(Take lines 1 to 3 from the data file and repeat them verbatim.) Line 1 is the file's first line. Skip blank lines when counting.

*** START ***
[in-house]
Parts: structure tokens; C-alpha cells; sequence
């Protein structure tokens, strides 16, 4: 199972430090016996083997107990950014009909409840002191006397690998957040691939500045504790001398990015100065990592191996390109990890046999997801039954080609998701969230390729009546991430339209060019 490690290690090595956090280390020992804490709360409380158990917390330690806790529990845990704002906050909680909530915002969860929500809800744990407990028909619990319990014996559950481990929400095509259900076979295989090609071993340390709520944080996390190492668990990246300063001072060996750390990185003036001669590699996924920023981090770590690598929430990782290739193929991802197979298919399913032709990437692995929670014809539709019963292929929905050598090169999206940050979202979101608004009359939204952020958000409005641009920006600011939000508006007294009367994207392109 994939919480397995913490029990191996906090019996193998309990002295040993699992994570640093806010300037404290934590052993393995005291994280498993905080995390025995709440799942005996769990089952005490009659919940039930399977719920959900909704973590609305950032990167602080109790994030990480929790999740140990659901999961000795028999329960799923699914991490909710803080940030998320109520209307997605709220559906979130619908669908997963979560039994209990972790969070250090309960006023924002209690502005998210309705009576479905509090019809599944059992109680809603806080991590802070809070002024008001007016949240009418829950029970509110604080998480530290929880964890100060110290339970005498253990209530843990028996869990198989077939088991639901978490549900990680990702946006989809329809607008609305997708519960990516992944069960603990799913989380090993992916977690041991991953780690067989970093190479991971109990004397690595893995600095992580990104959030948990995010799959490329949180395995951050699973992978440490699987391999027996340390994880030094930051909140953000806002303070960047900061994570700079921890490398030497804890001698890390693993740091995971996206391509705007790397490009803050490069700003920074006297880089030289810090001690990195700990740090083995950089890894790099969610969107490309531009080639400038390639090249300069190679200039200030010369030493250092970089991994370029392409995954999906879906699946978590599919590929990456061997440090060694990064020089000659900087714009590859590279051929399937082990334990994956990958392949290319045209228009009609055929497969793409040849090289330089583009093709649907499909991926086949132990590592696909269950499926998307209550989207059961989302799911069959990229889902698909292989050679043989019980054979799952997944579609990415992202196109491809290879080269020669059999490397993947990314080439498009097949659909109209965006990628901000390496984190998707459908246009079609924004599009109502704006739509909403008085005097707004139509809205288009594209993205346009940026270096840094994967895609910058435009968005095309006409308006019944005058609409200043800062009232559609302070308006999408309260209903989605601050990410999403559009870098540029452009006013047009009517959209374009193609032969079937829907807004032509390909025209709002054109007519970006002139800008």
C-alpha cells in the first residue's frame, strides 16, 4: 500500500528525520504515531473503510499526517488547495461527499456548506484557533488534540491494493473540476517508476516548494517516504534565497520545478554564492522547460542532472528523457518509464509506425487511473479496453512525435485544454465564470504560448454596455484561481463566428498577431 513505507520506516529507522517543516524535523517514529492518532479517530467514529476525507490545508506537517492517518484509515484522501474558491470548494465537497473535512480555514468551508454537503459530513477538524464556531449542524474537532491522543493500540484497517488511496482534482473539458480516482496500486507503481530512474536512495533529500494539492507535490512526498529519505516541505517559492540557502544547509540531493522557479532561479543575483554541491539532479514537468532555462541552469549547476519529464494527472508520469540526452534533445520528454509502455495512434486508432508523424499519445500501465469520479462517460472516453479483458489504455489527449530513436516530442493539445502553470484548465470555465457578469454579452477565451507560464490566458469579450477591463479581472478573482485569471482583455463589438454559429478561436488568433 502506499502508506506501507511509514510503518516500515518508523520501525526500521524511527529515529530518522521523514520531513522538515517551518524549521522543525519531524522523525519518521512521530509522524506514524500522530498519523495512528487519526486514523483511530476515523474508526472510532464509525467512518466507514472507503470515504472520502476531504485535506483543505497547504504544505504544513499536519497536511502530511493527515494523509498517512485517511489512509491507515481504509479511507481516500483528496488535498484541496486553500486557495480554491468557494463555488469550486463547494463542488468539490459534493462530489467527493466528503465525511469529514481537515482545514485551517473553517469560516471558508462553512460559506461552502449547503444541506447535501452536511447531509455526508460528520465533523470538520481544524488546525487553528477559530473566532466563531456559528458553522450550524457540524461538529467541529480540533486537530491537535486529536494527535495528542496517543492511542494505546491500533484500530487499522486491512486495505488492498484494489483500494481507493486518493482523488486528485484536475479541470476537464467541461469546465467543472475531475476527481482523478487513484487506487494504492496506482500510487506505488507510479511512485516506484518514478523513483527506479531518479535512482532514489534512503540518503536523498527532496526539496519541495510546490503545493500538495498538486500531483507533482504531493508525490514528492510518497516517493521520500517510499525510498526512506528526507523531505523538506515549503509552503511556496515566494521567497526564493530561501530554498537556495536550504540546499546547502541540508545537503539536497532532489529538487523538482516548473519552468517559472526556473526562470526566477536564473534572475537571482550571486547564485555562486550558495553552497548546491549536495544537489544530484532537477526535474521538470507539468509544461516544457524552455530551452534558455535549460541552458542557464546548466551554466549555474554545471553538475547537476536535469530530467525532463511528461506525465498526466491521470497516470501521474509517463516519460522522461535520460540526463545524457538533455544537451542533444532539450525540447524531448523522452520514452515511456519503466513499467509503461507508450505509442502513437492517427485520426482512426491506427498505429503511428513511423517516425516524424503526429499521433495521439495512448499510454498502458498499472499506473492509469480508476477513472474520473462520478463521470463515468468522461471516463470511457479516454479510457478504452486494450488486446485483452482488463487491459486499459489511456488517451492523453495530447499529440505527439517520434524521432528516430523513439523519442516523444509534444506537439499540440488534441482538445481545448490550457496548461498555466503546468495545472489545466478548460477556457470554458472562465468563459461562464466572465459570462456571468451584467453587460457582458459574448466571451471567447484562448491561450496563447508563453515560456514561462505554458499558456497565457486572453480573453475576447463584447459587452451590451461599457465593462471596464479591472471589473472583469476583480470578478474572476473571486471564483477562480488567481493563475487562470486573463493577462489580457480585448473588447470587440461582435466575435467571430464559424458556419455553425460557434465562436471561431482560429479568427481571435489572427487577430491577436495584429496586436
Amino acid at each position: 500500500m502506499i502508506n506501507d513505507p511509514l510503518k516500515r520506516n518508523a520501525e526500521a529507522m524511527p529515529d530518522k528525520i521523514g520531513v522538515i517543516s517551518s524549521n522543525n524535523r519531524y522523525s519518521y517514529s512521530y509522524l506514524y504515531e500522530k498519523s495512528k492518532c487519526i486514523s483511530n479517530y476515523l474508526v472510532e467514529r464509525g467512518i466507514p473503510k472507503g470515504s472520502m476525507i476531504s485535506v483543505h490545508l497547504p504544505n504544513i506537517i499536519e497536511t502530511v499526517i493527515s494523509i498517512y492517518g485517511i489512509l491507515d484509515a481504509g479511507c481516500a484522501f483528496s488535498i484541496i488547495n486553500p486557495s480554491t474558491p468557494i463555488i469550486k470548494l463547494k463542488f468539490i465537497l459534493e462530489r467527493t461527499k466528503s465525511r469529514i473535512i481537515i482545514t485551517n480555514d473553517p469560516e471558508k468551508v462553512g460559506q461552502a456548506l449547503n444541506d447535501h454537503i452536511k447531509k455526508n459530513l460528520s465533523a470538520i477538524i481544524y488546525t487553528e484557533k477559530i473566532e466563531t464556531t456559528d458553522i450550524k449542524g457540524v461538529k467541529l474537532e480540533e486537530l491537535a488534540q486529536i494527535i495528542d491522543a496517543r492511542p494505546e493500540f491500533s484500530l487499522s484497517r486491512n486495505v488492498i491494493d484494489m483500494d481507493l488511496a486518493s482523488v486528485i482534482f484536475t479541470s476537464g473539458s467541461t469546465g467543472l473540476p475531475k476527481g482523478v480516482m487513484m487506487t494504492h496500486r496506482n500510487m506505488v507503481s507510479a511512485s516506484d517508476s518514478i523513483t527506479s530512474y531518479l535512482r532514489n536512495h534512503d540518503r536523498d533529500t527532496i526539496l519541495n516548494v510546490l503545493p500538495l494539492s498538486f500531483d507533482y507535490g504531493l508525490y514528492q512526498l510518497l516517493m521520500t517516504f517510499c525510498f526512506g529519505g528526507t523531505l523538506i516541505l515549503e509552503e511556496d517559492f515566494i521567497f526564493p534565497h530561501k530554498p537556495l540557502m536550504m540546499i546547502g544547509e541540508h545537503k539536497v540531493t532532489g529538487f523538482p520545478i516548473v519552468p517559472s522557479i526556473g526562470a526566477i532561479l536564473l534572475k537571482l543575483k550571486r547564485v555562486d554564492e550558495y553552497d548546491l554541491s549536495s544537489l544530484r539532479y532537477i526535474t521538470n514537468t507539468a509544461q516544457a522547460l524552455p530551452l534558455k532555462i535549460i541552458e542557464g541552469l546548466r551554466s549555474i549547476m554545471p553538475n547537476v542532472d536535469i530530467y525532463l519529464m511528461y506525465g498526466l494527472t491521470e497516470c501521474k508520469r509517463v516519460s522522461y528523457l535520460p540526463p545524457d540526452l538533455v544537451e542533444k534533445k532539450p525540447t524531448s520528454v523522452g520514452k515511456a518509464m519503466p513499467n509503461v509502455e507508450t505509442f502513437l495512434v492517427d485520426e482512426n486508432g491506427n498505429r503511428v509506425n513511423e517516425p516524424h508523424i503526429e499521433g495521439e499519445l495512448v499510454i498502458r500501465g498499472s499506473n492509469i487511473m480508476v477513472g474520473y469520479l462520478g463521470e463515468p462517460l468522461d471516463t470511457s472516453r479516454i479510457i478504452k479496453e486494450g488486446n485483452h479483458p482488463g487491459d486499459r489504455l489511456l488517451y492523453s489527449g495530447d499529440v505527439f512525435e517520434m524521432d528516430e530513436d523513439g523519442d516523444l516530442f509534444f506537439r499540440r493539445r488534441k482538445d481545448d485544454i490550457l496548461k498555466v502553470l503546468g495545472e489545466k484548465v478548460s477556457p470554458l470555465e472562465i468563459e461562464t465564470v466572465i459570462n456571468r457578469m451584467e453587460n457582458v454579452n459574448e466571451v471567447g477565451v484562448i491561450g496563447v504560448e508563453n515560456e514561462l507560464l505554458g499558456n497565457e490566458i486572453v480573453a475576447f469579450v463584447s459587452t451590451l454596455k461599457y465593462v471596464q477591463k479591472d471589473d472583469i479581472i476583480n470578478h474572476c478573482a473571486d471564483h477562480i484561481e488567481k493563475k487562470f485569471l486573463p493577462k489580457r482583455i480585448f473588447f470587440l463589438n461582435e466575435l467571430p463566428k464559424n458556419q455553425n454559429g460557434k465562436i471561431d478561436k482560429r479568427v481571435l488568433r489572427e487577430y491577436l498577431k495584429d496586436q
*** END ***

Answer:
[in-house]
Parts: structure tokens; C-alpha cells; sequence
């Protein structure tokens, strides 16, 4: 199972430090016996083997107990950014009909409840002191006397690998957040691939500045504790001398990015100065990592191996390109990890046999997801039954080609998701969230390729009546991430339209060019 490690290690090595956090280390020992804490709360409380158990917390330690806790529990845990704002906050909680909530915002969860929500809800744990407990028909619990319990014996559950481990929400095509259900076979295989090609071993340390709520944080996390190492668990990246300063001072060996750390990185003036001669590699996924920023981090770590690598929430990782290739193929991802197979298919399913032709990437692995929670014809539709019963292929929905050598090169999206940050979202979101608004009359939204952020958000409005641009920006600011939000508006007294009367994207392109 994939919480397995913490029990191996906090019996193998309990002295040993699992994570640093806010300037404290934590052993393995005291994280498993905080995390025995709440799942005996769990089952005490009659919940039930399977719920959900909704973590609305950032990167602080109790994030990480929790999740140990659901999961000795028999329960799923699914991490909710803080940030998320109520209307997605709220559906979130619908669908997963979560039994209990972790969070250090309960006023924002209690502005998210309705009576479905509090019809599944059992109680809603806080991590802070809070002024008001007016949240009418829950029970509110604080998480530290929880964890100060110290339970005498253990209530843990028996869990198989077939088991639901978490549900990680990702946006989809329809607008609305997708519960990516992944069960603990799913989380090993992916977690041991991953780690067989970093190479991971109990004397690595893995600095992580990104959030948990995010799959490329949180395995951050699973992978440490699987391999027996340390994880030094930051909140953000806002303070960047900061994570700079921890490398030497804890001698890390693993740091995971996206391509705007790397490009803050490069700003920074006297880089030289810090001690990195700990740090083995950089890894790099969610969107490309531009080639400038390639090249300069190679200039200030010369030493250092970089991994370029392409995954999906879906699946978590599919590929990456061997440090060694990064020089000659900087714009590859590279051929399937082990334990994956990958392949290319045209228009009609055929497969793409040849090289330089583009093709649907499909991926086949132990590592696909269950499926998307209550989207059961989302799911069959990229889902698909292989050679043989019980054979799952997944579609990415992202196109491809290879080269020669059999490397993947990314080439498009097949659909109209965006990628901000390496984190998707459908246009079609924004599009109502704006739509909403008085005097707004139509809205288009594209993205346009940026270096840094994967895609910058435009968005095309006409308006019944005058609409200043800062009232559609302070308006999408309260209903989605601050990410999403559009870098540029452009006013047009009517959209374009193609032969079937829907807004032509390909025209709002054109007519970006002139800008």